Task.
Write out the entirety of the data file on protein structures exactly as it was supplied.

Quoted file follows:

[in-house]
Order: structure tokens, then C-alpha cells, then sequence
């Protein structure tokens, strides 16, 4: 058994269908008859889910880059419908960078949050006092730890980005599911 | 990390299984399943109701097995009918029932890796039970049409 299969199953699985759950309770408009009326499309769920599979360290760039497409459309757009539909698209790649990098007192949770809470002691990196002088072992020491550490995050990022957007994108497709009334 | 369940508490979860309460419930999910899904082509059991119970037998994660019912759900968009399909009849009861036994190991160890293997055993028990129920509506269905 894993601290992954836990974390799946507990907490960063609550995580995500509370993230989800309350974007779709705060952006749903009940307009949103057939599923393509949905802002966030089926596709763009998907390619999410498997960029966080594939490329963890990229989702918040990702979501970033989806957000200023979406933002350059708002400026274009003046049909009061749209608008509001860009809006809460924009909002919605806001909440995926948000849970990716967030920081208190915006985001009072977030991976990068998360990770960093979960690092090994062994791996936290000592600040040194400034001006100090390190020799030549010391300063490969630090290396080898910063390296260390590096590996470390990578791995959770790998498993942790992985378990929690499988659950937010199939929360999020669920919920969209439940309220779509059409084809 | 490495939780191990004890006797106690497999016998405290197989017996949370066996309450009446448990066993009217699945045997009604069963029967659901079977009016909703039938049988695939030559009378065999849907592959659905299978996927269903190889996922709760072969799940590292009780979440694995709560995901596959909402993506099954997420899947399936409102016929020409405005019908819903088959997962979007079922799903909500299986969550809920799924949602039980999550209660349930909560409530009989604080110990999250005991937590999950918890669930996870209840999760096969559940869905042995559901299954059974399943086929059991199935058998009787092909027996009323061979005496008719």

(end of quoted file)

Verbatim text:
[in-house]
Order: structure tokens, then C-alpha cells, then sequence
């Protein structure tokens, strides 16, 4: 058994269908008859889910880059419908960078949050006092730890980005599911 | 990390299984399943109701097995009918029932890796039970049409 299969199953699985759950309770408009009326499309769920599979360290760039497409459309757009539909698209790649990098007192949770809470002691990196002088072992020491550490995050990022957007994108497709009334 | 369940508490979860309460419930999910899904082509059991119970037998994660019912759900968009399909009849009861036994190991160890293997055993028990129920509506269905 894993601290992954836990974390799946507990907490960063609550995580995500509370993230989800309350974007779709705060952006749903009940307009949103057939599923393509949905802002966030089926596709763009998907390619999410498997960029966080594939490329963890990229989702918040990702979501970033989806957000200023979406933002350059708002400026274009003046049909009061749209608008509001860009809006809460924009909002919605806001909440995926948000849970990716967030920081208190915006985001009072977030991976990068998360990770960093979960690092090994062994791996936290000592600040040194400034001006100090390190020799030549010391300063490969630090290396080898910063390296260390590096590996470390990578791995959770790998498993942790992985378990929690499988659950937010199939929360999020669920919920969209439940309220779509059409084809 | 490495939780191990004890006797106690497999016998405290197989017996949370066996309450009446448990066993009217699945045997009604069963029967659901079977009016909703039938049988695939030559009378065999849907592959659905299978996927269903190889996922709760072969799940590292009780979440694995709560995901596959909402993506099954997420899947399936409102016929020409405005019908819903088959997962979007079922799903909500299986969550809920799924949602039980999550209660349930909560409530009989604080110990999250005991937590999950918890669930996870209840999760096969559940869905042995559901299954059974399943086929059991199935058998009787092909027996009323061979005496008719």